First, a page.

Many of us who lean to the progressive side of things are enjoying the spectacle of national Republicans killing off their future prospects among Latino voters. They let their outright racists, like Colorado Congressman Tom Tancredo, set the party's legislative agenda. Tancredo and his buddy James Sensenbrunner of Wisconsin want to make our undocumented working class into felons. That's going to alienate even Latinos who think immigrants should play by the book.
What nobody seems to get is that most undocumented people are uncles or cousins or even wives of someone with legal status. Not to mention that their children are U.S. citizens. Where the exclusionists see Mexican invaders, Latinos see their families. Guess who wins that one -- and how they will vote when they are eligible?
So how does this play in California where we've been living inside these issues for years? In 1994, Pete Wilson played with this fire, won the re-election battle by pushing for the anti-immigrant Prop. 187, and the Republicans have been losing the war ever since as Latinos jumped firmly into the Democratic camp.
The frightening reality is that if Prop. 187 were offered to California voters today, it would probably pass again, though perhaps with less than 60 percent of the vote. Anti-immigrant measures reflect white fear that their country and culture is being engulfed by newcomers who speak foreign languages and have different lifestyles. But although California has passed the demographic tipping point at which white people ceased to be the majority (no ethnic groups has a majority these days), the electorate remains about 75 percent white. Most voters are older, better off, and more educated than non-voters; these are the characteristics of the white California population. Also many immigrants have not yet jumped the hurdles on the way to citizenship. So the Anglo vote remains dominant.
Anti-immigrant ballot measures remain a cheap way for Anglo California to say: "My state is changing and I'm scared." Fortunately we are not facing any current restrictionist ballot measures. But we probably will again, and for the time being, they may very well pass.
Meanwhile, this year, California politicians have simply tried to make immigration go away as a topic of political dialogue. Once singed, few want to go back to the racial animosity of the mid-1990s.
Gov. Arnold says "I'll let the geniuses in Washington figure all that out." His Republican base certainly wants more: in 2003 he let them know that he voted for Prop. 187; last year he flirted briefly with supporting the Minutemen vigilantes, then backed off. He has a quandary because anti-immigrant policies not only turn off Latinos, but also independent women of all races, another large electoral bloc with whom he has some problems.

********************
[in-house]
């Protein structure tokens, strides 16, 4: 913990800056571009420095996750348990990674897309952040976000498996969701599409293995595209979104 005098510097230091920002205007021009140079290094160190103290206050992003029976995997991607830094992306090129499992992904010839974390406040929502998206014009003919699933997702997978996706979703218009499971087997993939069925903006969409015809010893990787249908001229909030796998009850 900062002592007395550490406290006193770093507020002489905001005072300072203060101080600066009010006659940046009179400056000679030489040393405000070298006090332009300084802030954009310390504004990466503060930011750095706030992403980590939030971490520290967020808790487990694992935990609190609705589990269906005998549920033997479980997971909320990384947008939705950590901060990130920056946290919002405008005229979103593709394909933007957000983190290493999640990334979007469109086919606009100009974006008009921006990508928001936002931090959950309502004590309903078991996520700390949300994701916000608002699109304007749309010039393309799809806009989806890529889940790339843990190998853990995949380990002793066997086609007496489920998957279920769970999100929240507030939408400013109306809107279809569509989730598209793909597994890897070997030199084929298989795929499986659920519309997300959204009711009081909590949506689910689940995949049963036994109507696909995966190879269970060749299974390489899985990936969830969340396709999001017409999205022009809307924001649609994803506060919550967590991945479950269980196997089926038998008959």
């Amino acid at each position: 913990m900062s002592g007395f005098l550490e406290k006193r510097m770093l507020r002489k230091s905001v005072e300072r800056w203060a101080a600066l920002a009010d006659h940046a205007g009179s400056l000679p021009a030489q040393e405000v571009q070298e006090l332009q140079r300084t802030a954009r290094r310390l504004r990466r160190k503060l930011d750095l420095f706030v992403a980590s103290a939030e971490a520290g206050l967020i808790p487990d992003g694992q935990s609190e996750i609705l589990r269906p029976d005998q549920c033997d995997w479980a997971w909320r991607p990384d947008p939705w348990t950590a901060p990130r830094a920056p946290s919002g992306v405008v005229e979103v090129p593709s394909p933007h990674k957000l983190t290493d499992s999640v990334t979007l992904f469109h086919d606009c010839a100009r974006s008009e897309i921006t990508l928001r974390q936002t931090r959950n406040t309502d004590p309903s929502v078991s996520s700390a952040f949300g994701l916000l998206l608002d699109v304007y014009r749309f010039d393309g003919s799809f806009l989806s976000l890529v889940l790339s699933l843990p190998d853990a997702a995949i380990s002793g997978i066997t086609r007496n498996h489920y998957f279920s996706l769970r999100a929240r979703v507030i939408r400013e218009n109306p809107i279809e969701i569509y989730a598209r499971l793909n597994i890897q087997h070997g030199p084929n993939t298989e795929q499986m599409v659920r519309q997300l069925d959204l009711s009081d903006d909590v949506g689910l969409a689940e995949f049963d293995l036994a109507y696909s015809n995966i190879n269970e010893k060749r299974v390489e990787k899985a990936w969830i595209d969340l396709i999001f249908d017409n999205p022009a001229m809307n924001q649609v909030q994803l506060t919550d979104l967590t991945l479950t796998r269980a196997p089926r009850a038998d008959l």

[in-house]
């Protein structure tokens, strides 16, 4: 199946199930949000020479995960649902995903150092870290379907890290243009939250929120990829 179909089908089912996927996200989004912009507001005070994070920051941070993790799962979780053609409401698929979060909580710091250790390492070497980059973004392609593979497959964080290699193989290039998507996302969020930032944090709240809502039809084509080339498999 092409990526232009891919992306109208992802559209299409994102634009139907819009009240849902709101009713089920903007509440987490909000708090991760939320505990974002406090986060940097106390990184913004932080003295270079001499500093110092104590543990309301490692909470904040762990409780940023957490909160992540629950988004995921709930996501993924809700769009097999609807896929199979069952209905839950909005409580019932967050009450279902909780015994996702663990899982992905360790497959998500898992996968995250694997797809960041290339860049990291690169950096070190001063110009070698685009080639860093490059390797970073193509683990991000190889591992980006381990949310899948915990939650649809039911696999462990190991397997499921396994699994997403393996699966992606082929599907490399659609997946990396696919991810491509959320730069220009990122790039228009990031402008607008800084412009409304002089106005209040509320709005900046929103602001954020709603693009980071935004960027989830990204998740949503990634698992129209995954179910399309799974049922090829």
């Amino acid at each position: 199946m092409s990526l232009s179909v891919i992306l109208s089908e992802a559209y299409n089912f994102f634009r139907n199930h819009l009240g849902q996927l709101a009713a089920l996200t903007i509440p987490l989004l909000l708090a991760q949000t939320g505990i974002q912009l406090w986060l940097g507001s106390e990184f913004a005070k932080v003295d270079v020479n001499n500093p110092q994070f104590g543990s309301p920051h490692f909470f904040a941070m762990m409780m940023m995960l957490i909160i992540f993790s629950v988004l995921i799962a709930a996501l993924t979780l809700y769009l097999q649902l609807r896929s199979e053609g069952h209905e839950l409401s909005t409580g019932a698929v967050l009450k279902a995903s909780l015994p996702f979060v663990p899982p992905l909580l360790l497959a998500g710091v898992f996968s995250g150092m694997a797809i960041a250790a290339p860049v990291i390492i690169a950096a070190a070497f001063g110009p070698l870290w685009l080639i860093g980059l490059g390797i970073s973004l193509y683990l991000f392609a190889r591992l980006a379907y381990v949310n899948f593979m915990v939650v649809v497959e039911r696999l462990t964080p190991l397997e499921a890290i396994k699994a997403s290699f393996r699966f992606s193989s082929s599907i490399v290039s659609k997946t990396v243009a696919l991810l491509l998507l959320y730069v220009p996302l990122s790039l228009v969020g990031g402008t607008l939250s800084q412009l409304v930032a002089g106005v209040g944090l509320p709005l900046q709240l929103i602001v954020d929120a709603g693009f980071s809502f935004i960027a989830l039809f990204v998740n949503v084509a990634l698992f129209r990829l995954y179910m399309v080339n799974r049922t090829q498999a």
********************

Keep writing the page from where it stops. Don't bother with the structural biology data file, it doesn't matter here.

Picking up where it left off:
Some California Republicans are less careful. State Sen. Tom McClintock, who is running for lieutenant governor, accused President George W. Bush of failing to protect U.S. borders and said illegal aliens should be deported. "There's nothing radical about that," said McClintock, R-Thousand Oaks."
And the Minuteman founder Jim Gilchrist, running as a Conservative for congress in the San Diego suburbs, has been fanning the flames.
Meanwhile, the Democrats dueling for the opportunity to take on Arnold have been ducking to the best of their ability. Phil Angelides points out that he opposed Prop. 187. As someone involved in that campaign, I can testify that Democratic politicians who showed any spine in that fight were few and far between. I don't remember his name, but that doesn't say anything -- he was not prominent in my circles. His website doesn't seem to mention the immigration at all, at least that I could find. No search function.
Aspiring Governor Steve Westly (website) has a section where visitors can give their opinions on immigration. His spokesman recently explained that Westly opposes HR 4437:
Definitely advantage to Westly on immigration, simply by being prepared to address what folks are wondering about.
Oakland progressive policy advocate Frank Russo goes after Gov. Arnold about the many anti-immigrant measures introduced by Republican legislators -- and suggests some measures he should support: drivers licenses for the undocumented so we can be sure they have insurance; in-state tuition in community colleges for undocumented young people who have graduated from California high schools; and development of a California Office of Immigrant Affairs. Democrats would be smart to come clean on these issues as well.
In 1994, older relatives of the current crop of Latino high school students took to the streets, much as we have been seeing over the last few days. California has begun to calm down over immigration -- anyone who thinks the state is upset by recent walkouts and marches never knew or has forgotten how heated the atmosphere was 12 years ago. California is working out how to be one of the most diverse societies the world has ever seen. Eventually the pols will catch up with the people.